Spring Statement: Property Industry Reaction
The property industry has reacted to yesterday’s Spring Statement.
Delivered yesterday by Chancellor Philip Hammond, the Statement reflected on the announcements made in last year’s Autumn Budget, providing updates on the progress of policies and the impact they’d had on the economy so far.
As well as reaffirming the commitment to housing delivery, the Chancellor stated that 26,000 new affordable homes would be built in London. Commenting on the impact of the stamp duty relief for first-time buyers, he also stated that an estimated 60,000 had benefitted so far.
Commenting on the announcements made was David Westgate, Group Chief Executive at Andrews Property Group. He stated: “I welcomed the news last November that Stamp Duty would be abolished for first-time buyers on property purchases of up to £300,000 and on the first £300,000 in higher value areas. It is, therefore, positive to hear that already 60,000 purchasers have been supported on to the housing ladder through this.
“The fact remains, however, that it doesn’t go far enough. The Government needs to better observe the rallying calls of those of us in the property sector and understand that Stamp Duty remains one of the biggest, if not THE biggest, obstacles in getting our housing market really moving.
“With anticipation high that November’s main Budget will be the platform for major announcements, I remain steadfast in my hope that there’ll be a removal, or at least a reduction, of the Stamp Duty surcharge on second properties.”
Also sharing his views on the Statement was founder and CEO of Emoov, Russell Quirk. He stated: “Reaffirming to see the Chancellor yet again cover the hot topic of housing, but we still haven’t seen the delivery of promises from previous budgets, so only time will tell if these words will actually equate to action. If it does come to fruition, his pledge of 300,000 homes a year will go some way in addressing the UK’s housing crisis.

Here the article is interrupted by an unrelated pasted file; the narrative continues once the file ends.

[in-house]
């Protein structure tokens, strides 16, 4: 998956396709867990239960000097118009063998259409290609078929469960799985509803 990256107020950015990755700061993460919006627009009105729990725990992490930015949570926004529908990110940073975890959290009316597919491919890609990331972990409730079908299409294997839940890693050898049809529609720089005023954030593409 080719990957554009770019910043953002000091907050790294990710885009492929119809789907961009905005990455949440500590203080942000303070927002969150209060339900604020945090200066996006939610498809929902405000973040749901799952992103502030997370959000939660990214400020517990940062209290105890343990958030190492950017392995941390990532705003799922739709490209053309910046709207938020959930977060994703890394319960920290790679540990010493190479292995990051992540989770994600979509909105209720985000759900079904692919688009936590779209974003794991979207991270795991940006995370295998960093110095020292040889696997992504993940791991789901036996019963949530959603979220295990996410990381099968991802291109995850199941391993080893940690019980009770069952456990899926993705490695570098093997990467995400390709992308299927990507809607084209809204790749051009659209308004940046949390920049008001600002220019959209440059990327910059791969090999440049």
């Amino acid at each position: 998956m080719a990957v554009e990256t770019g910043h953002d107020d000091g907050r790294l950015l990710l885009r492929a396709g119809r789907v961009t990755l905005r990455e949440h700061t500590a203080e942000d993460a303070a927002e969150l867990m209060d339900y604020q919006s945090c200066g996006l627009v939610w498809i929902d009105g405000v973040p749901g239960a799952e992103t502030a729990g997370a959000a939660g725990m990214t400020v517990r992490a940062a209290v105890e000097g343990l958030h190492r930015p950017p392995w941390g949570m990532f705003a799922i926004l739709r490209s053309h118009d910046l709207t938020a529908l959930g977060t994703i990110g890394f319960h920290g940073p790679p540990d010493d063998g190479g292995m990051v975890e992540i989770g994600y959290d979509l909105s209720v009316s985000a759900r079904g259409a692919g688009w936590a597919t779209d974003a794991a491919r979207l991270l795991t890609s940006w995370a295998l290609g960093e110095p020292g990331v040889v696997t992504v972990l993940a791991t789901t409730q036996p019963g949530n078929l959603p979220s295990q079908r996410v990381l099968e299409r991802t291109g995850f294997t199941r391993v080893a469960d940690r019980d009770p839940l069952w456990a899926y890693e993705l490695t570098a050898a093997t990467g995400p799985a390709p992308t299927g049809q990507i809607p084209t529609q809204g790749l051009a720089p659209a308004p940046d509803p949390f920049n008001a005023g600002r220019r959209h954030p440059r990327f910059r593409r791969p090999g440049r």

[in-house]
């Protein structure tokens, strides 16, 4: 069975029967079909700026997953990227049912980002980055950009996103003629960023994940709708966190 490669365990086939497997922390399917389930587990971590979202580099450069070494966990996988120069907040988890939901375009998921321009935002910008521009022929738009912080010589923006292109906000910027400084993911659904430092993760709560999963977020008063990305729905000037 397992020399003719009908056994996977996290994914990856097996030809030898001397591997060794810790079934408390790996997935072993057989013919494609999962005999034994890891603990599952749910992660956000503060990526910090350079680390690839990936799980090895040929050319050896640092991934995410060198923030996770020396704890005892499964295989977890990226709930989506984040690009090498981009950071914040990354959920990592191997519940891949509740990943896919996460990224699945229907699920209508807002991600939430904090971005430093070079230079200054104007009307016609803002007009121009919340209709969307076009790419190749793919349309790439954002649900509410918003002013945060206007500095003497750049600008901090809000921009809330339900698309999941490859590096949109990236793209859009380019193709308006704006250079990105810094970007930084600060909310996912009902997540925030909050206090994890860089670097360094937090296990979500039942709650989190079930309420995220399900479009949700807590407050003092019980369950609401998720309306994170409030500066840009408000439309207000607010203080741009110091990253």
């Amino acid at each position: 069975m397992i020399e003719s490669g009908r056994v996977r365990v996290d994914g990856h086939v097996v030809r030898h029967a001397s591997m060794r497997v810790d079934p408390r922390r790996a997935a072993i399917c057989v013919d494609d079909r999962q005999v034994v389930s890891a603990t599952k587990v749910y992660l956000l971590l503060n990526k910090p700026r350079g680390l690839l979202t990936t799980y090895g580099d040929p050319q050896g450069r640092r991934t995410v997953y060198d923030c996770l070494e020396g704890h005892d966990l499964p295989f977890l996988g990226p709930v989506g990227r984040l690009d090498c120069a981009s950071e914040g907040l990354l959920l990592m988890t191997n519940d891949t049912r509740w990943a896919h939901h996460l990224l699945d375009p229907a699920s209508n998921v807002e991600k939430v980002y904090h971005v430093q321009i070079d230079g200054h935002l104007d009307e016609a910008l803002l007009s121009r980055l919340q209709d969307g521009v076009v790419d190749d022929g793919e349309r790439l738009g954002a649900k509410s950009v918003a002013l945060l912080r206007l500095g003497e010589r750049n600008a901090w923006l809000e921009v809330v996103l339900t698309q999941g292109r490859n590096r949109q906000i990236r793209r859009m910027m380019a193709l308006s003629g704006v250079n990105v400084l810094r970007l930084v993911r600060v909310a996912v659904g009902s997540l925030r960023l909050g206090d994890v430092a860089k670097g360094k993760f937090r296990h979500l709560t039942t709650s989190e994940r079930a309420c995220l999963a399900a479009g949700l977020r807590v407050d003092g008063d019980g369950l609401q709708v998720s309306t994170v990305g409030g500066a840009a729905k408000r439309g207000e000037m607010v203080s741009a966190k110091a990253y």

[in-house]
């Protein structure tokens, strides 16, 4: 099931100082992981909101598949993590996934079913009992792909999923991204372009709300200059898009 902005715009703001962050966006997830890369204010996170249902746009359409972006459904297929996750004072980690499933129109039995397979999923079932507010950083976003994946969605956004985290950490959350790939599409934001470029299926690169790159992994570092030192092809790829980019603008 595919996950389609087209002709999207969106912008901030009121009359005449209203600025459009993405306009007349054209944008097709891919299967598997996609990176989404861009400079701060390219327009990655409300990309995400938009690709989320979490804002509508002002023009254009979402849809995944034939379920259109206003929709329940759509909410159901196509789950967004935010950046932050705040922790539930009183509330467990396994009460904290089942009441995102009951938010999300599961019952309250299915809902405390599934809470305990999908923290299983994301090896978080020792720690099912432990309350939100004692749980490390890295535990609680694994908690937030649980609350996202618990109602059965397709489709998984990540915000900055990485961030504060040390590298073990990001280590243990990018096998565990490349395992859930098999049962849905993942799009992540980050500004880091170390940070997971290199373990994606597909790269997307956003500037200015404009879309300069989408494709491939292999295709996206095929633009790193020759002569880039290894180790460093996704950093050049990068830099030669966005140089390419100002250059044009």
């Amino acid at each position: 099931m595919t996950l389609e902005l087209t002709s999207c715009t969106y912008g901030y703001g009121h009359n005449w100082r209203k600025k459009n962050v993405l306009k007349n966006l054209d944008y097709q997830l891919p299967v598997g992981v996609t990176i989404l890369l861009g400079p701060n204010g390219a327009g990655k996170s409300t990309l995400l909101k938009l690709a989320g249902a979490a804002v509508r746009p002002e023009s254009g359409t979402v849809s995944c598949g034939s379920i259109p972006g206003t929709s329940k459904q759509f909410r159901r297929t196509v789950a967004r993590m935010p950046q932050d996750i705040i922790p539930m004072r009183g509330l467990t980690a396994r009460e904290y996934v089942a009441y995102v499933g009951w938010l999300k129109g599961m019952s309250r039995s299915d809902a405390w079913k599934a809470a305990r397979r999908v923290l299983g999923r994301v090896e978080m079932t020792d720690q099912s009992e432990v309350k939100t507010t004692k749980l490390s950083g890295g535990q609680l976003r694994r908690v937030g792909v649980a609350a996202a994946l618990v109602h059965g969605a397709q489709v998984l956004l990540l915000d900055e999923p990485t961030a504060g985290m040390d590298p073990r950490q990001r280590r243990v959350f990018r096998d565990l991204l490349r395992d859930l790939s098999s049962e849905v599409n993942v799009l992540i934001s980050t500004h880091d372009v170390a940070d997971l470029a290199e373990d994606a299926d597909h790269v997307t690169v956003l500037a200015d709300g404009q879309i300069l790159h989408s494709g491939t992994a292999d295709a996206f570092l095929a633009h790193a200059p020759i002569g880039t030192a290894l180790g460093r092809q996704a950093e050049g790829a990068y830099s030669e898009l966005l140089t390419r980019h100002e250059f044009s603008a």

“Today’s additional announcement of 215,000 homes within the West Midlands region by 2031 will see an already strong area of the UK property market further accelerate where price growth is concerned. Despite uncertainty plaguing the current property landscape, these more affordable regions have seen a sustained level of buyer demand and so this increased investment into the local property market should only see this continue.
“In contrast, London has been one of the worst hit in terms of a dwindling appetite for property amongst buyers. While the commitment of 26,000 affordable homes in the capital and a total of 116,000 affordable homes by 2022 would be a step in the right direction, the government delivered just under 7,000 affordable homes in 2017. So, there is quite a large gap between their good intentions and reality and this is simply not adequate enough to fix London’s broken housing market.”
North London estate agent and a former RICS residential chairman, Jeremy Leaf said: “We welcome the Chancellor’s reiteration of the importance of the housing market and how tackling the housing crisis is key to all other economic policies, with particular reference to longer-term building projects and trying to address capacity issues by giving further assistance to apprenticeships.
“However, at grass roots level what we are really lacking is supply and transaction numbers. If these were to be improved, on the one hand it would keep property prices in check and on the other it would generate real benefits for not just the housing market but for the economy as a whole.
“The stamp duty concessions have definitely prompted more interest among first-time buyers, who are often taking the place of investors at the lower end of the market. But further help is needed to make a real difference, not just at the bottom end of the market but right through to the top end if we are to achieve genuine growth.”